Nothing Too Much.

A poem by Jean de La Fontaine

[1]

Look where we will throughout creation,
We look in vain for moderation.
There is a certain golden mean,
Which Nature's sovereign Lord, I ween,
Design'd the path of all forever.
Doth one pursue it? Never.
E'en things which by their nature bless,
Are turn'd to curses by excess.

The grain, best gift of Ceres fair,
Green waving in the genial air,
By overgrowth exhausts the soil;
By superfluity of leaves
Defrauds the treasure of its sheaves,
And mocks the busy farmer's toil.
Not less redundant is the tree,
So sweet a thing is luxury.
The grain within due bounds to keep,
Their Maker licenses the sheep
The leaves excessive to retrench.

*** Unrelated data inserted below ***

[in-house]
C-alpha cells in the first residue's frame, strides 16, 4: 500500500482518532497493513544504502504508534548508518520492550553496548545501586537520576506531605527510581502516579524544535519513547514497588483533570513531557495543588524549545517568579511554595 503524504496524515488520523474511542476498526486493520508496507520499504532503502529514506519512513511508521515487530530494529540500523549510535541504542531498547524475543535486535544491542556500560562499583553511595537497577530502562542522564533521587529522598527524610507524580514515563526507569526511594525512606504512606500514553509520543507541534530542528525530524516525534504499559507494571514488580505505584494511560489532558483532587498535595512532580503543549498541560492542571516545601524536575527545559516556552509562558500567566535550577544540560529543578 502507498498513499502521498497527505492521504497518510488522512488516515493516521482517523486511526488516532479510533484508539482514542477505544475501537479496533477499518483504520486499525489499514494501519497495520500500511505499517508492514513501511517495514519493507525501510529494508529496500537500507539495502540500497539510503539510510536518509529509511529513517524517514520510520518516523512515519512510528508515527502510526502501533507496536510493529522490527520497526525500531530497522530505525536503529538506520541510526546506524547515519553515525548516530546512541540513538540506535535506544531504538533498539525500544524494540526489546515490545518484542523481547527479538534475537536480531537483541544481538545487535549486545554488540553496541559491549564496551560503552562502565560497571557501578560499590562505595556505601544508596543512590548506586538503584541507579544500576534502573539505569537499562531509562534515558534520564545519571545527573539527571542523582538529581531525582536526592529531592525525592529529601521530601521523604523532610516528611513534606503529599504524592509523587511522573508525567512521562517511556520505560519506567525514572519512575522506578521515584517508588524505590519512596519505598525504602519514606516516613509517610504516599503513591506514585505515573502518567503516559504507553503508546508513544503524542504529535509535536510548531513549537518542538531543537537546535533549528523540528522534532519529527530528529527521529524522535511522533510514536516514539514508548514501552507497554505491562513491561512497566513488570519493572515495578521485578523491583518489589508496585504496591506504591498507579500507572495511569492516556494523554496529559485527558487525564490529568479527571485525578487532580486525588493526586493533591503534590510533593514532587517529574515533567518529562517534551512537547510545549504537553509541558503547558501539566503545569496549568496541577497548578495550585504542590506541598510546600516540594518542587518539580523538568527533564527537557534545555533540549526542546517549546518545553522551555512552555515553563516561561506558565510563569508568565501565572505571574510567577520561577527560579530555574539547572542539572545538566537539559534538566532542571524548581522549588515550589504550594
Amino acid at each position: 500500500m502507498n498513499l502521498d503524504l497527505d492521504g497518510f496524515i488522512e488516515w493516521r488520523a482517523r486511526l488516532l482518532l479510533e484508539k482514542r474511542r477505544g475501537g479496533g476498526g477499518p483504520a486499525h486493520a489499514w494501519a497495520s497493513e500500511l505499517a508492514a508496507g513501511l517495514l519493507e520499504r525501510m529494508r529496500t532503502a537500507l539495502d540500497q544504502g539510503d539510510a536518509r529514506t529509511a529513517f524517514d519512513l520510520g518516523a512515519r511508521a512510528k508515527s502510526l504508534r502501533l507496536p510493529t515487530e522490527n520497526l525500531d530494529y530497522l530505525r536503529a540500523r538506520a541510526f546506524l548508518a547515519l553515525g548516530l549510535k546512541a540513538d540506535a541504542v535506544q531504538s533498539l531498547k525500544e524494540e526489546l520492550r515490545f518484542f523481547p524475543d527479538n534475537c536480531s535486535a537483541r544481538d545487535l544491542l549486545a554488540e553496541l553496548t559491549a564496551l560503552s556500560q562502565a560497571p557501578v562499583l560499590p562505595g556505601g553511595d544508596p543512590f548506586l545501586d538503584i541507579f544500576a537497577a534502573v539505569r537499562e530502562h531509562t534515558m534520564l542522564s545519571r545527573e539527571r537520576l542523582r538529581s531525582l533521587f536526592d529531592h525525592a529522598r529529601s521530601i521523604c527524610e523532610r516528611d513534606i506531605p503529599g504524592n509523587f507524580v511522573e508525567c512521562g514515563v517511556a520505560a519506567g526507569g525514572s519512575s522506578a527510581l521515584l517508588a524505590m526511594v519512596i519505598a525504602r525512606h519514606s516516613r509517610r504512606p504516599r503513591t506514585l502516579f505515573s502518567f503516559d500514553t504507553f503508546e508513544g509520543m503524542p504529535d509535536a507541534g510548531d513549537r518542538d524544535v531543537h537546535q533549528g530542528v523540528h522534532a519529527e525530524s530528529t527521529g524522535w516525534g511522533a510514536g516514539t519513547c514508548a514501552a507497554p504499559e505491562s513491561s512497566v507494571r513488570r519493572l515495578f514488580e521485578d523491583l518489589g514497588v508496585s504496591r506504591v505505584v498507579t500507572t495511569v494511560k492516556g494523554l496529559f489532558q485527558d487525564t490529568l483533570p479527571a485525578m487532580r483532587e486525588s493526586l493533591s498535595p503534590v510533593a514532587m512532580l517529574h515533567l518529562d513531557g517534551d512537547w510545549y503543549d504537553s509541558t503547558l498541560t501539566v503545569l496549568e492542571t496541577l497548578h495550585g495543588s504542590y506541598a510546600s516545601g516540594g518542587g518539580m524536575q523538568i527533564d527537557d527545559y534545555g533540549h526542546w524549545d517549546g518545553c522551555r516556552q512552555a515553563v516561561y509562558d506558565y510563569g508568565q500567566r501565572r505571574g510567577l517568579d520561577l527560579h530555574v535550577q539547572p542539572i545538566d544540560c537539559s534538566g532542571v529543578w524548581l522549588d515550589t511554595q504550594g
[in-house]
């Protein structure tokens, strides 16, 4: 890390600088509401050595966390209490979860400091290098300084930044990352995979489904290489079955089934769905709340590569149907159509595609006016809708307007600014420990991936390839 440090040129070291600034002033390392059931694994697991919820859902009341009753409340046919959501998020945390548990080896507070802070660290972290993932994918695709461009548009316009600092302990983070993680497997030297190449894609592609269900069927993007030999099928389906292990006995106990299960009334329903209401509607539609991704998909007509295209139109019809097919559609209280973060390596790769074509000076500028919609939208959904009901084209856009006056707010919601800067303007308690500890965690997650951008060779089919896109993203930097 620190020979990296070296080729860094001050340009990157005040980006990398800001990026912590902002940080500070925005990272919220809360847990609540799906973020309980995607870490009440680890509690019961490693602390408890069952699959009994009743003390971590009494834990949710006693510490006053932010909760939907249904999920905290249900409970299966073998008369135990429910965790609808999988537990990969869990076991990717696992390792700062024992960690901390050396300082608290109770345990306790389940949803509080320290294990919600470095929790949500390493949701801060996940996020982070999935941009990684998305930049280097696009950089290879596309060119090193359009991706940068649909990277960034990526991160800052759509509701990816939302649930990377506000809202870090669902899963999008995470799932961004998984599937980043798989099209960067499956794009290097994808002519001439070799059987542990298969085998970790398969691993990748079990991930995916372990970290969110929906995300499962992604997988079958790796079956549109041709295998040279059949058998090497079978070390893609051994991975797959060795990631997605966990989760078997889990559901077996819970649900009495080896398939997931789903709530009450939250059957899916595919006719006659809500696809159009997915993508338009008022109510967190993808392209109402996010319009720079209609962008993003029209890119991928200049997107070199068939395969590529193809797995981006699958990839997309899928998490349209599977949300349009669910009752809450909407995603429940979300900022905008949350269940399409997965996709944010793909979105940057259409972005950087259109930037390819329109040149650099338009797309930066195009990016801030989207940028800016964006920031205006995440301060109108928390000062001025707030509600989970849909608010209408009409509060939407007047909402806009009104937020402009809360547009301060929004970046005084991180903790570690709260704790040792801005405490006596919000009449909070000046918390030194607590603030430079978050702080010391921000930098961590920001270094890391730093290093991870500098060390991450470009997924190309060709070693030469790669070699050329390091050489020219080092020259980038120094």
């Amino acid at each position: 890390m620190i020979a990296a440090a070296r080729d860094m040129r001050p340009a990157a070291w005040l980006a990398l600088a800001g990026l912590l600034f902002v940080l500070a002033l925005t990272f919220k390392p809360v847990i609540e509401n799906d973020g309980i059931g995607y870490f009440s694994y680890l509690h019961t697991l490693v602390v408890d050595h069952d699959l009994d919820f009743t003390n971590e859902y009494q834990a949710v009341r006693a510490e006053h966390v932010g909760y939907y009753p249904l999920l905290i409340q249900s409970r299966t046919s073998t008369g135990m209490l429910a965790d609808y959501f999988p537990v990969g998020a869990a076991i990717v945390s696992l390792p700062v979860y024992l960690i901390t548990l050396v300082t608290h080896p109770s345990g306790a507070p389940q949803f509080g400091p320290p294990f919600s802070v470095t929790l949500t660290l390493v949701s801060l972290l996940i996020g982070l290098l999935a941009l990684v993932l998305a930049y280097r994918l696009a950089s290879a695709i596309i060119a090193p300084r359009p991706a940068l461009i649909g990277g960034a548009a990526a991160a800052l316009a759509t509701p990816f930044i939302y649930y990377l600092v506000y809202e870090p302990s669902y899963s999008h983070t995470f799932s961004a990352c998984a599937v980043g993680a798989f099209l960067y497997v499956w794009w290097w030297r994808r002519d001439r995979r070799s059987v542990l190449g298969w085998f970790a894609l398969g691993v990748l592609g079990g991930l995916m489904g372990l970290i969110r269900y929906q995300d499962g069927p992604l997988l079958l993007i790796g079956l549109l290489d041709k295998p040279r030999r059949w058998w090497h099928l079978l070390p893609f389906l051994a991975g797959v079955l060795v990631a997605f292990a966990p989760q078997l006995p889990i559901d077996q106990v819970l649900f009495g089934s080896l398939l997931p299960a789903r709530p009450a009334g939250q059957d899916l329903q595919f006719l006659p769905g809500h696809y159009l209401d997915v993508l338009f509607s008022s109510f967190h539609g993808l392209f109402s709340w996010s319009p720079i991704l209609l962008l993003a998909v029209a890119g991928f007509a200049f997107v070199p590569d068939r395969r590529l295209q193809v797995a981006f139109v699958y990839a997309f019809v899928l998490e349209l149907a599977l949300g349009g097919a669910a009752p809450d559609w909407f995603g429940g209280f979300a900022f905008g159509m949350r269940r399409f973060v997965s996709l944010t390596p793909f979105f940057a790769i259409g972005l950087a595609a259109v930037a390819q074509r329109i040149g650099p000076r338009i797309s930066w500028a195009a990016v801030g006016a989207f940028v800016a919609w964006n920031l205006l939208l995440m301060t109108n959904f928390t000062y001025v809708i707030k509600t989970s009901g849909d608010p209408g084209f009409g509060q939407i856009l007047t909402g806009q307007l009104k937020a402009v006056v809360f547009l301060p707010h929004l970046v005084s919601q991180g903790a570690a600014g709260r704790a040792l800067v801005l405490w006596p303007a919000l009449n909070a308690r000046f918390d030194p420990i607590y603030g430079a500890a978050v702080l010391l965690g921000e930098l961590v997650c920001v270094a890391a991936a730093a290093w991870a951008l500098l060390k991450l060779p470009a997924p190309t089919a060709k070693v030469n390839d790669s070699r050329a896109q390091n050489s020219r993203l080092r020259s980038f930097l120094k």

In troops they spread across the plain,
And, nibbling down the hapless grain,
Contrive to spoil it, root and branch.
So, then, with, licence from on high,
The wolves are sent on sheep to prey;
The whole the greedy gluttons slay;
Or, if they don't, they try.

Next, men are sent on wolves to take
The vengeance now condign:
In turn the same abuse they make
Of this behest divine.

Of animals, the human kind
Are to excess the most inclined.
On low and high we make the charge, -
Indeed, upon the race at large.
There liveth not the soul select
That sinneth not in this respect.
Of "Nought too much," the fact is,
All preach the truth, - none practise.

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